Despite all the terror, the violent thrashing of claws and gnashing of teeth, The Host’s true power is in its undeniable amount of heart. The pain and anguish of the family of the stolen girl is deeply affecting and yields to a measured amount of bittersweet comedy as they struggle valiantly against their own monster-hunting ineptitude to reclaim her. The relationship between that little girl and an even younger boy she meets in the monster’s lair not only makes for some edge-of-your-seat plot devices, but also furthers the tear-jerking sense of sentimentality and the film’s overall message of love’s ability to conquer all.
Director Jason Reitman made a very smart decision when approaching his new film Young Adult. His past two successes Juno and Up in the Air were stylized dramedies one with colorful dialogue and production design flourishes the other with precision camera work his director's hand evident at every turn. In his latest he pulls way back letting his lead character—a vile destructive former high school prom queen named Mavis (Charlize Theron)—do the talking. And talk she does—every word a stinging insult disillusioned wish holier-than-thou gripe or embarrassing truth. Reitman unleashes an unfiltered Theron and the results are gut-wrenching hilarious and powerful.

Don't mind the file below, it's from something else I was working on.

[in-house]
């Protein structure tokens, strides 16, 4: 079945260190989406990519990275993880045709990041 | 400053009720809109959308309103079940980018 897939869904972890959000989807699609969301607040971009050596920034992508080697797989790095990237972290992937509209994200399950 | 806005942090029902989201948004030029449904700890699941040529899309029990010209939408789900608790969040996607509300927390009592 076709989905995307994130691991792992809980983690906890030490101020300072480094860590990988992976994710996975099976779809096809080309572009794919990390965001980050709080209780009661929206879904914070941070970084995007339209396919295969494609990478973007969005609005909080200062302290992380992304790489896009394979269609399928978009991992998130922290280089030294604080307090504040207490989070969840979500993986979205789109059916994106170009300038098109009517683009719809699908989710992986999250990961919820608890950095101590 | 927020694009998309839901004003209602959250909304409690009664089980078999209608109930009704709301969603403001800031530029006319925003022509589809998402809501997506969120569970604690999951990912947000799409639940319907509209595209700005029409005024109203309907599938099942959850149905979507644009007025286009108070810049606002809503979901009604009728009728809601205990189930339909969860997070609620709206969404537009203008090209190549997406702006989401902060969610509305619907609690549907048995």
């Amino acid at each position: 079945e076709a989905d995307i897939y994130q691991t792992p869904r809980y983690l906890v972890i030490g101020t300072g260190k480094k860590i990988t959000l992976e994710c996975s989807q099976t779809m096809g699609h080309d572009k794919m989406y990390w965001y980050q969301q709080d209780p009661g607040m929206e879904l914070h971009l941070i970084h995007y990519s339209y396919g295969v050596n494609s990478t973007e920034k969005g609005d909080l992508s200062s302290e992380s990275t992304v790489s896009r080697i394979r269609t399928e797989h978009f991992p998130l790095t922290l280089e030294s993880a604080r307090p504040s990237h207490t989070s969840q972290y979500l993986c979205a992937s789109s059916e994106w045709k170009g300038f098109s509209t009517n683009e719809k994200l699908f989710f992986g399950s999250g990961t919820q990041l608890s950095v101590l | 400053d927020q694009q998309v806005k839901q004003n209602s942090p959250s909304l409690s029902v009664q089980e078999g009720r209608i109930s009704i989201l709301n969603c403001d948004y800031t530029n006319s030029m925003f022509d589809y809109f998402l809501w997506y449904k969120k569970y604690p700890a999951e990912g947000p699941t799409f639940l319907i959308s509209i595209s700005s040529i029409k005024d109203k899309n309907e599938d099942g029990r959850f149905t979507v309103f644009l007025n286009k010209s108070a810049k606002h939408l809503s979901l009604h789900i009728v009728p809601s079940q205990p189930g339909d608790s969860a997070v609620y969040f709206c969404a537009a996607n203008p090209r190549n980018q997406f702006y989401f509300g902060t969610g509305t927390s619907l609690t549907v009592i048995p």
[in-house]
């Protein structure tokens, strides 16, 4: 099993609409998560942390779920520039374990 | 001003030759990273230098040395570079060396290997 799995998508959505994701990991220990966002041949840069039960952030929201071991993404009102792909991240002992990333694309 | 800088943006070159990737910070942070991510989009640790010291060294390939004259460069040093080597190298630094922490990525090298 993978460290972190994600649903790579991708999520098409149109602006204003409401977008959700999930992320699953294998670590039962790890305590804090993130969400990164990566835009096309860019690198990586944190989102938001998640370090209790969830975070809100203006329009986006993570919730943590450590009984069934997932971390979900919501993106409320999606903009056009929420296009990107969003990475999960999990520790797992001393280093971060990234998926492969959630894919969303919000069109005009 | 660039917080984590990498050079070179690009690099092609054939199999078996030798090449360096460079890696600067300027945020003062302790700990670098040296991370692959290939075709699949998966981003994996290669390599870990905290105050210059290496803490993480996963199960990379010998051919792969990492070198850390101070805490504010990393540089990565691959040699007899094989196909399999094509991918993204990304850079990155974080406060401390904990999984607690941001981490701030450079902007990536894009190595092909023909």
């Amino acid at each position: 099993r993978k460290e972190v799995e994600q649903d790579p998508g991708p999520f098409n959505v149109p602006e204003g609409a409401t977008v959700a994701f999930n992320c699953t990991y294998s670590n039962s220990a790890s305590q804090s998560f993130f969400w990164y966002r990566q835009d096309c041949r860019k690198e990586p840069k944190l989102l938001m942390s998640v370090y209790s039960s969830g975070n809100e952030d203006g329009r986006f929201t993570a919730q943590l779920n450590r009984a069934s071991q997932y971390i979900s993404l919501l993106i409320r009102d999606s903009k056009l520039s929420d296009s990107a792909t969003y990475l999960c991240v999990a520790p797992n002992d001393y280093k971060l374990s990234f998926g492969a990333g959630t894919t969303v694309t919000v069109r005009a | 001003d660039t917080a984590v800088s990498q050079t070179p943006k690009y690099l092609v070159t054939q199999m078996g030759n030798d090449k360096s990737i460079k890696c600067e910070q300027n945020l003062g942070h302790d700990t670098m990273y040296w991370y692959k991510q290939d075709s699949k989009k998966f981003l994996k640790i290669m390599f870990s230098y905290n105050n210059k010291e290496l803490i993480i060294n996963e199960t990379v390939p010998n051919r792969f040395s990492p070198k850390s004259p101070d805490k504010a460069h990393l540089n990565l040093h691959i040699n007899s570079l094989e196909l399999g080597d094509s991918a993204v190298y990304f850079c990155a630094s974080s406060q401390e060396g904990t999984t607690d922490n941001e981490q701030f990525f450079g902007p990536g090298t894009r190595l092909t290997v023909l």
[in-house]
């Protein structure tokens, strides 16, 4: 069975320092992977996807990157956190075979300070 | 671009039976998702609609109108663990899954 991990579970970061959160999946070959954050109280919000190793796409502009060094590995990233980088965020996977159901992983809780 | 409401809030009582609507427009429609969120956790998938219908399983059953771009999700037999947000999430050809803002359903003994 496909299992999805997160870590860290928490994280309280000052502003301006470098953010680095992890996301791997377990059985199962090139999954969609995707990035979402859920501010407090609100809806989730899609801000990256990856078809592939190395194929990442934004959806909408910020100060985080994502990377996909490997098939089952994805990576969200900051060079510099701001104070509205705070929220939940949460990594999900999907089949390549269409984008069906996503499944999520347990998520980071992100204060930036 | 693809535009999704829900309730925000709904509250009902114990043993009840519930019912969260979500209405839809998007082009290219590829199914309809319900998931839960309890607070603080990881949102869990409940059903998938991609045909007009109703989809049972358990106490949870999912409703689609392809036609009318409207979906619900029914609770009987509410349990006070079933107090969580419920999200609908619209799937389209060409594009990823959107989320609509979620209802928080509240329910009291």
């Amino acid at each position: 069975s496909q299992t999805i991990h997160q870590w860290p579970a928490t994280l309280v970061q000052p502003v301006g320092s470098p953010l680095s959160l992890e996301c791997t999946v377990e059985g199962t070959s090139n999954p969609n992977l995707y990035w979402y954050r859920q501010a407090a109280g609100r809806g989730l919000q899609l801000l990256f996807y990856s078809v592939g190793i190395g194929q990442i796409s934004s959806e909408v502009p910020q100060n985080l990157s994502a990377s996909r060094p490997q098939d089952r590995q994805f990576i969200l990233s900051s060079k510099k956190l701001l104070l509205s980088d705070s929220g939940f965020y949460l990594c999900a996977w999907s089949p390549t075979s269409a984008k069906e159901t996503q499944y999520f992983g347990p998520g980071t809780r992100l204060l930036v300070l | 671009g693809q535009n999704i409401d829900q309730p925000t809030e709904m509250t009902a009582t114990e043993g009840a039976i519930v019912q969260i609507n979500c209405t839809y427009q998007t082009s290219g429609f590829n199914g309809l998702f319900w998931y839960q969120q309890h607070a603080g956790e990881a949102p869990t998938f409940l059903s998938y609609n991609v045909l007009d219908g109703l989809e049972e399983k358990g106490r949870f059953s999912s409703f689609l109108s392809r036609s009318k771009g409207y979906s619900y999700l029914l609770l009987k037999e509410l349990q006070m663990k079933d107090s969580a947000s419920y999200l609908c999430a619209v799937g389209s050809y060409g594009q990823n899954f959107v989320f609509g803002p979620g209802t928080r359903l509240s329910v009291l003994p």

While working on her latest Sweet Valley High-esque book Mavis receives a mass e-mail from her high school boyfriend Buddy (Patrick Wilson) announcing that he and his wife are expecting their first child. This sets a fire under Mavis' ass and after chugging a 2-Liter of Diet Coke and throwing on a Hello Kitty tee she hits the road to take back the man that's rightfully hers. Mavis shacks up in a drab hotel located in the heart of her small Minnesota hometown and immediately proceeds to the bar to indulge in her favorite pastime: pounding back whiskey. There she runs in to one of her forgettable high school classmates Matt Freehauf (Patton Oswalt) who she only recalls after being reminded of a horrendous gay bashing that left both his legs crippled ("And I'm not even gay."). The two form an unlikely friendship—Matt being enamored by Mavis' pathetic quest Mavis needing an ear to talk off.